How to Help a Distressed Student


Your willingness to respond to students in distress will be influenced by your personal style and your philosophy about the limits of a professor’s or staff member’s responsibility for helping students grow emotionally as well as intellectually. Obviously, a student’s openness to such assistance, as well as the location of the contact, and the depth of your relationship will impact the types of interactions you can have with a student. This information has been prepared to assist faculty and staff in the early identification and referral of students in distress.

Faculty is often on the front lines for students in distress. Students will often approach a faculty member about their problems before talking to a friend or family member. Some problems common to college students are:

  • Family problems
  • Problems with a romantic partner or spouse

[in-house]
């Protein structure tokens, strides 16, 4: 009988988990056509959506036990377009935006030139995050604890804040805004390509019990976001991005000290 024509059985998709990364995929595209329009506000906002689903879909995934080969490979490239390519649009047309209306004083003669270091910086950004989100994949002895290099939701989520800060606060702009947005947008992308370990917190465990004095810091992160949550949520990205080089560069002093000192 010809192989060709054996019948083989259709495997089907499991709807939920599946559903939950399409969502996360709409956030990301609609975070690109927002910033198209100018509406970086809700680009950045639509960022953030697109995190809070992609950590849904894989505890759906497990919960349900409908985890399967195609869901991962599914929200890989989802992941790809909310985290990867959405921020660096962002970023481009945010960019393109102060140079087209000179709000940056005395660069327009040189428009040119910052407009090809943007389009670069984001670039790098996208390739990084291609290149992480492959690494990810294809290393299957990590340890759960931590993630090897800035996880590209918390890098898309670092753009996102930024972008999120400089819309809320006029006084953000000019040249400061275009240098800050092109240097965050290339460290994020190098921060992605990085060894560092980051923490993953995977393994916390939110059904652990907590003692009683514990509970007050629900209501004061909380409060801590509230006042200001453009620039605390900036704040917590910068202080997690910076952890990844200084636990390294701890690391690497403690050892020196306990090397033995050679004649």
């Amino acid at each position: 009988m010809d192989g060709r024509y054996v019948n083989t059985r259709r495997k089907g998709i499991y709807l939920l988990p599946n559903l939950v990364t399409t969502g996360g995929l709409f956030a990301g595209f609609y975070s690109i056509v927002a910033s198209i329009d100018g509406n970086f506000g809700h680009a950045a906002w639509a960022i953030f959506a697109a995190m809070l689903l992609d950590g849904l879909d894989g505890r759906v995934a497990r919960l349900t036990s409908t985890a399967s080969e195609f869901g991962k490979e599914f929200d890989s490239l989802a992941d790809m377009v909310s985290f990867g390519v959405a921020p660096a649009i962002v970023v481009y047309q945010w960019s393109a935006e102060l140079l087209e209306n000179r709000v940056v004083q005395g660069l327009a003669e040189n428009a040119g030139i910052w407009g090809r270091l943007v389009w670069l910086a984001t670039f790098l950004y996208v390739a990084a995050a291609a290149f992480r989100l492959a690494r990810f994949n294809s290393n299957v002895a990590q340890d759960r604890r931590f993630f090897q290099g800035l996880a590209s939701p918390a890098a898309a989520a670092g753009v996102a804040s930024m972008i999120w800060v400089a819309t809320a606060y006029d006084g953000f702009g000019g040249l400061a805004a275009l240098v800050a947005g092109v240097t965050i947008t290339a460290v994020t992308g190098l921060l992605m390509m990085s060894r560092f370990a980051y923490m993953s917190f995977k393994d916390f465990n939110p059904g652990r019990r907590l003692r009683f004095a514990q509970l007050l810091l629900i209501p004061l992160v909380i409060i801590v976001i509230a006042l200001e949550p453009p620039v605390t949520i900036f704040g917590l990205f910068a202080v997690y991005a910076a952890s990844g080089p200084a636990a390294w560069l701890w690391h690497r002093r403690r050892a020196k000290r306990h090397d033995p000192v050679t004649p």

• Academic difficulties
  • Alcohol or drug problems
  • Stress
  • Depression

Signs of students having emotional problems

The key to recognizing distress is to look for changes in:

  • behavior
  • class attendance
  • quality of work
  • appearance

Three basic things to remember

  • Your expression of concern may provide the motivation students need to seek help.
  • You are not responsible for students’ well-being, nor are you responsible for whether a student seeks help.
  • Student Counseling Services is available to consult with you about any student you might be concerned about.